So you’re talking to your insurance broker and the broker says to you, “you know, you might have a co-insurance problem here with your evaluation.” Wait a minute: Co-insurance? What’s that? Hi, I’m Jeff Gordon from Gordon Atlantic Insurance.
Tricks To Protect Your Property
Co-insurance actually is a feature of a policy with property insurance that affects your inventory in stock, or a building, or any other property you are insuring. It requires that you insure to pretty close to the true value. An 80% co-insurance is a common figure.
For example, if you have a building that would take $1,000,000 to replace, then the insurance company wants you to insure for no less than $800,000, because there’s actually a relationship between the size of the building and the expected losses on a given building.
Why Should I Buy That Much Coverage?
Now we all know that total losses are very uncommon, particularly today where so many buildings have fire protection sprinklers and other prevention devices. And so you might ask the question: if I’ve got a million dollar building, the chances of a loss over a hundred thousand are really small. So let’s just insure it for a hundred thousand dollars. That makes sense, until you think about the co-insurance issue.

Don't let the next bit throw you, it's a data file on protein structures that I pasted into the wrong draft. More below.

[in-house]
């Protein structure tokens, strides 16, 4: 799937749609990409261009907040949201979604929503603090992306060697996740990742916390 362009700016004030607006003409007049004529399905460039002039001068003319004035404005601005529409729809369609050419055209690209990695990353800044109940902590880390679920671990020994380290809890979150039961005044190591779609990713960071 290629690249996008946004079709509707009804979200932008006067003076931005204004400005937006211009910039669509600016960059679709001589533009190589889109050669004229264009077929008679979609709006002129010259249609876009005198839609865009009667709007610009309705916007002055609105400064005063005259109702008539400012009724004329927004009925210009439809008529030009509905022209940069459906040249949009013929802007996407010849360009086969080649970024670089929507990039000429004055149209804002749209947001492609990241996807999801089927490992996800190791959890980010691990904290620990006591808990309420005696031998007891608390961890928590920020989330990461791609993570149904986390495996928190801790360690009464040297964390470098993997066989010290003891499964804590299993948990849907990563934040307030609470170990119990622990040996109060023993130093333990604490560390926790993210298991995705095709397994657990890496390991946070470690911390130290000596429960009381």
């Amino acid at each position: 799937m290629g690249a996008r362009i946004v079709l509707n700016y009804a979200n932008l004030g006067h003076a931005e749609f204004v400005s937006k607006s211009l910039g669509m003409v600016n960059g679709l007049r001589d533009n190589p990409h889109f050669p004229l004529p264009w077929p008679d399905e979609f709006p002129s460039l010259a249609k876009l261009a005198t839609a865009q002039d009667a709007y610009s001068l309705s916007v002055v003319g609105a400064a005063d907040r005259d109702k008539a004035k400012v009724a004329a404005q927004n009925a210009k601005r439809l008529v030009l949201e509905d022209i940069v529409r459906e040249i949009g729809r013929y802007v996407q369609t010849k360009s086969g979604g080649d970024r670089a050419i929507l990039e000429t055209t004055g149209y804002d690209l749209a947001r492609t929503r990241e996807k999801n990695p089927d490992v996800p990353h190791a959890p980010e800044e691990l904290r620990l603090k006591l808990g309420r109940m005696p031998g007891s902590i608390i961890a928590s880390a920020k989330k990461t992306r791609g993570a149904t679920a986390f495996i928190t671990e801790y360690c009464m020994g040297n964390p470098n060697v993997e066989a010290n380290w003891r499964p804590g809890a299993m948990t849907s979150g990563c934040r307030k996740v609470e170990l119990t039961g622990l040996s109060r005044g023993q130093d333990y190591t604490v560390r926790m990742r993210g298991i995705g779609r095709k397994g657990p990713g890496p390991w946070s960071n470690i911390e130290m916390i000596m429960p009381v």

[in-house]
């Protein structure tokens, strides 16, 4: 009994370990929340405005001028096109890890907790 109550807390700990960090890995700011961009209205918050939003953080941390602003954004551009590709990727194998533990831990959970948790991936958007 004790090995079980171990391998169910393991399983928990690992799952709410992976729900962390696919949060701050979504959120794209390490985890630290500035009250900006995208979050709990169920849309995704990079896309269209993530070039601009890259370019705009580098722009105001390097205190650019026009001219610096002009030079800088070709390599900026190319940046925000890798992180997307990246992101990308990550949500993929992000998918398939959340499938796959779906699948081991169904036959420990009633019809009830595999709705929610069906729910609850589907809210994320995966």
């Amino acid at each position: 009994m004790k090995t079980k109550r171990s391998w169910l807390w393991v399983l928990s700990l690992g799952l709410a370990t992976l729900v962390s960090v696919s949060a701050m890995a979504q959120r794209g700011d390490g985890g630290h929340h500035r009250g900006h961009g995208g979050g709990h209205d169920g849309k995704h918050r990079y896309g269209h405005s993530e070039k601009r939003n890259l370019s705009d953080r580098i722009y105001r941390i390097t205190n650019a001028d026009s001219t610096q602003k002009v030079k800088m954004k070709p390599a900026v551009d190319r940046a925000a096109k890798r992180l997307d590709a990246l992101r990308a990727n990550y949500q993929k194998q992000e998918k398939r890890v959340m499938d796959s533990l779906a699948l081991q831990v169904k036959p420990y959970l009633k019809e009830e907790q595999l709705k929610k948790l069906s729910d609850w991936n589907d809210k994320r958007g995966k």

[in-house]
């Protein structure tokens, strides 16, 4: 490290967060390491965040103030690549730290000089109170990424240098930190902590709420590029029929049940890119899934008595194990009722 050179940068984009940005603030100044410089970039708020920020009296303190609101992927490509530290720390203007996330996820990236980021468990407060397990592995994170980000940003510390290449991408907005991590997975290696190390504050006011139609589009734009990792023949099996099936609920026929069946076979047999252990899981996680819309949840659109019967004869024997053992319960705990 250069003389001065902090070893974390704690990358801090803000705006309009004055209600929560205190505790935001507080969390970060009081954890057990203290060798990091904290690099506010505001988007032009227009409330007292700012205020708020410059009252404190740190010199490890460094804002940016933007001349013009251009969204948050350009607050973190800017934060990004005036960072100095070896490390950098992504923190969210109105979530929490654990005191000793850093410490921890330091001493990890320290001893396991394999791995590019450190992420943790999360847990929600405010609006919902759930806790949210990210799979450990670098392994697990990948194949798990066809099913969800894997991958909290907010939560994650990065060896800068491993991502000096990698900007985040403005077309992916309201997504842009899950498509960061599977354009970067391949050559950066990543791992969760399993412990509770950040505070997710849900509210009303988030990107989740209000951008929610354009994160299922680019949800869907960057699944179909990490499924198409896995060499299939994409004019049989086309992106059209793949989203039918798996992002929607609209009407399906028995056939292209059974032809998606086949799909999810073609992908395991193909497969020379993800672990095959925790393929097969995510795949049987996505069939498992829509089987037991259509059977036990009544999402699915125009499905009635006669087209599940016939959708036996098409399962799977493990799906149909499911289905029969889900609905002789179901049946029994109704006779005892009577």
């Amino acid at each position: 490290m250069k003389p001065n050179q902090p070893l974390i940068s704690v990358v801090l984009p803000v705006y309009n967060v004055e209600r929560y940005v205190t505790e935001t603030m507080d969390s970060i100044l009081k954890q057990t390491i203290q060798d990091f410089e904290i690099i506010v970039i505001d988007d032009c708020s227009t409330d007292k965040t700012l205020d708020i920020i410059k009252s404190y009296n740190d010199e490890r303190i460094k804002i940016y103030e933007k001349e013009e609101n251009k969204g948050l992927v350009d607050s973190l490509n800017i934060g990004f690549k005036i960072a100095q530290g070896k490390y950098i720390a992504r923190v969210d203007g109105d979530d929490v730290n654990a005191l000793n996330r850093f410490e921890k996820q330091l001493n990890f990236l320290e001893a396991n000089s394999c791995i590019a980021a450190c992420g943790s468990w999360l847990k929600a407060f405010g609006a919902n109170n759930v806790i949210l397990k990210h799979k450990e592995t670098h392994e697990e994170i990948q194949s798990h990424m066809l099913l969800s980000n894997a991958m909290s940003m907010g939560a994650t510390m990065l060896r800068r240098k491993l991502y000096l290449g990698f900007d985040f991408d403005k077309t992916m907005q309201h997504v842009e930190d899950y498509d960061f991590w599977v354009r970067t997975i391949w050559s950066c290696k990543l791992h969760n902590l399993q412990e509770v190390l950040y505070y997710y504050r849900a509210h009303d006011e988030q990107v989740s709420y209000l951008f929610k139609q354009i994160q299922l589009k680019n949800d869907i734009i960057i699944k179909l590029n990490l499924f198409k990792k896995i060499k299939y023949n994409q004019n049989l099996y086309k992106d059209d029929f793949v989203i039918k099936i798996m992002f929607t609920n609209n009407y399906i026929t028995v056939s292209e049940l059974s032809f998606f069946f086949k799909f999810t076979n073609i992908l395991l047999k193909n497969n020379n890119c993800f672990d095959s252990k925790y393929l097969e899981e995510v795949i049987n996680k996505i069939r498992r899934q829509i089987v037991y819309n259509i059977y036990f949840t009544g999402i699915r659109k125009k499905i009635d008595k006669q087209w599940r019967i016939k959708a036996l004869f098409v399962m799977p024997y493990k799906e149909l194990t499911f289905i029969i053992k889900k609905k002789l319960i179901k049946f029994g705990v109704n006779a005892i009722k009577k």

The Formula For Co-Insurance
The insurance company uses this metric to make sure they get enough rate to insure that property properly, even if the highest loss is only $100,000. But here’s how it works. They’ll use a formula such as an 80% co-insurance rule, which says if you have a $1,000,000 building, you have to insure it for at least $800,000.
And if you don’t, if you insured for only $600,000, then they’ll only pay a proportion of the amount of insurance that you buy, divided by the amount of insurance that you should have bought.
What Happens If You Don’t Buy Enough Insurance?
In this example, for a $1,000,000 building, you should have bought $800,000 of insurance. You only bought $600,000. That formula is three-quarters, and so for a small $100,000 loss, they’re only going to pay $75,000. By not paying attention to the co-insurance, you’ve just raised your deductible big time. You have to be careful about this.
Co-Insurance Is Becoming Obsolete, But Still Exists In Some Places
The good news is that with big data, more and more properties can be rated without co-insurance as a factor. Big data insurance companies are able to figure out proper risk without having to rely on this old formula. But co-insurance is still out there today. When you’re insuring buildings and properties, you still have to pay attention to it because of these legacy contracts. It’s going away, but still be careful.